This month CNN reported a record 100,000 apprehensions took place across the border with Mexico over the last four weeks. And amid that increase, Arizona cities are seeing more migrants arriving after being processed.
Officials began releasing migrants into Yuma County in February, citing concerns with holding large groups of people for an extended period of time during the COVID-19 pandemic. Instead, Customs and Border Protection officials say they're returning to an old policy in which people are processed and served a Notice to Appear before being released and allowed to await immigration hearings with family or sponsors.
But in Yuma County, there’s no shelter in the area to house them while they make those travel arrangements. Teresa Cavandish with the Tucson shelter Casa Alitas said that’s one reason her facility stepped in to help.
"If we are receiving folks from Yuma, then we are receiving anywhere from 50 to 80 people a day," she said.
Casa Alitas also hosts people released from immigration detention and those came through another Arizona port to claim asylum. She estimates hundreds of people are now being released in Yuma every day. A coalition of advocates there help bus some of them to Tucson and Phoenix.
Cavandish said once at her shelter, migrants are tested for COVID-19 using rapid tests provided by Pima County. Usually people are there only for a few days, barring any need to quarantine. The facility is currently running within capacity and is able to take in new arrivals from Yuma. But Cavandish said border officials have warned that agents could start releasing migrants into small border communities like Ajo if numbers continue to rise.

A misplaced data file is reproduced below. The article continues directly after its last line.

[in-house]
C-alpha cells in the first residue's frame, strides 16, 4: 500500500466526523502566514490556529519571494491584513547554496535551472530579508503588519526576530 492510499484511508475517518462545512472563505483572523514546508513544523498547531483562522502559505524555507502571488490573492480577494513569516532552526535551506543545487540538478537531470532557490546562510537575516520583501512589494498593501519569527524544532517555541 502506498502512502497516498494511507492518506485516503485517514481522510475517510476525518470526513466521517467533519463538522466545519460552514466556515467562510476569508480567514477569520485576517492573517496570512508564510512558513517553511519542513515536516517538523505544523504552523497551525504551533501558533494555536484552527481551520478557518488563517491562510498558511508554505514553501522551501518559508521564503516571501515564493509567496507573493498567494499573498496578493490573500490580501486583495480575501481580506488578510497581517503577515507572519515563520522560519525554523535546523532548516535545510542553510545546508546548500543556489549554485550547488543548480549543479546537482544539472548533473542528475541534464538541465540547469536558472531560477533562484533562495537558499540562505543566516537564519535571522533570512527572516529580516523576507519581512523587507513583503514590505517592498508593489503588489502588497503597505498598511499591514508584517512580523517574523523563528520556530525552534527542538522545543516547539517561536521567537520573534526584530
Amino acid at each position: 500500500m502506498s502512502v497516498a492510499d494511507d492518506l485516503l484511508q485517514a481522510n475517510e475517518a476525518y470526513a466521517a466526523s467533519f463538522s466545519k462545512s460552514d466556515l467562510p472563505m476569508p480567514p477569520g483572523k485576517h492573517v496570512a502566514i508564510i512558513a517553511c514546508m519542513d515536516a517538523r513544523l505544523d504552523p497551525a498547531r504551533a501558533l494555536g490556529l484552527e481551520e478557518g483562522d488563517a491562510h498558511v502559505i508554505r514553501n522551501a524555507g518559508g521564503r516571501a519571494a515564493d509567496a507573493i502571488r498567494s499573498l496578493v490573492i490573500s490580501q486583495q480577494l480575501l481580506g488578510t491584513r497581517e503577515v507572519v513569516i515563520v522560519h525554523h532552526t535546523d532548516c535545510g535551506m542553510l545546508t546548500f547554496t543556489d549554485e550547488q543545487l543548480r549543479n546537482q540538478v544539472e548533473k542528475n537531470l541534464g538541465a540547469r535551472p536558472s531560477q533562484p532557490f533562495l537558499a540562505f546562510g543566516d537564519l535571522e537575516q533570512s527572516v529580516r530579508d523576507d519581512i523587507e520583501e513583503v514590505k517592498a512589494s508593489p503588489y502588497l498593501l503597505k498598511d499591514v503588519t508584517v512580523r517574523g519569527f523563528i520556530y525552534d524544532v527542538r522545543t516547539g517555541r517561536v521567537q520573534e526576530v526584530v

"At this moment, Border Patrol is still able to gather up the folks from Ajo and include them with the people who are released in Tucson. But that really is anticipated to change," she said.
In a Facebook address earlier this week, Gila Bend Vice Mayor Chris Riggs said officials informed the town of the possibility of migrants being released into that community as well. He said the town didn't have the resources to house them, and wasn't receiving federal money to fill the gap. Immigrant advocates also warn against releases in those areas because they lack reliable transportation for migrants to get to their next destinations.
Still, those releases haven't happened so far. Dora Rodriguez, a humanitarian advocate in Tucson who runs a migrant aid group called Salvavision, said hers and other groups have been in contact with Biden administration officials and CBP to make sure they can continue to avoid it.
"We have been advocating for Border Patrol to drop off people where there’s transportation." she said, adding that groups were able to work out a similar situation in Yuma, where anywhere from 50 to 100 people were being released every day.
A CBP spokesperson said the agency is working with nongovernmental partners to coordinate releases.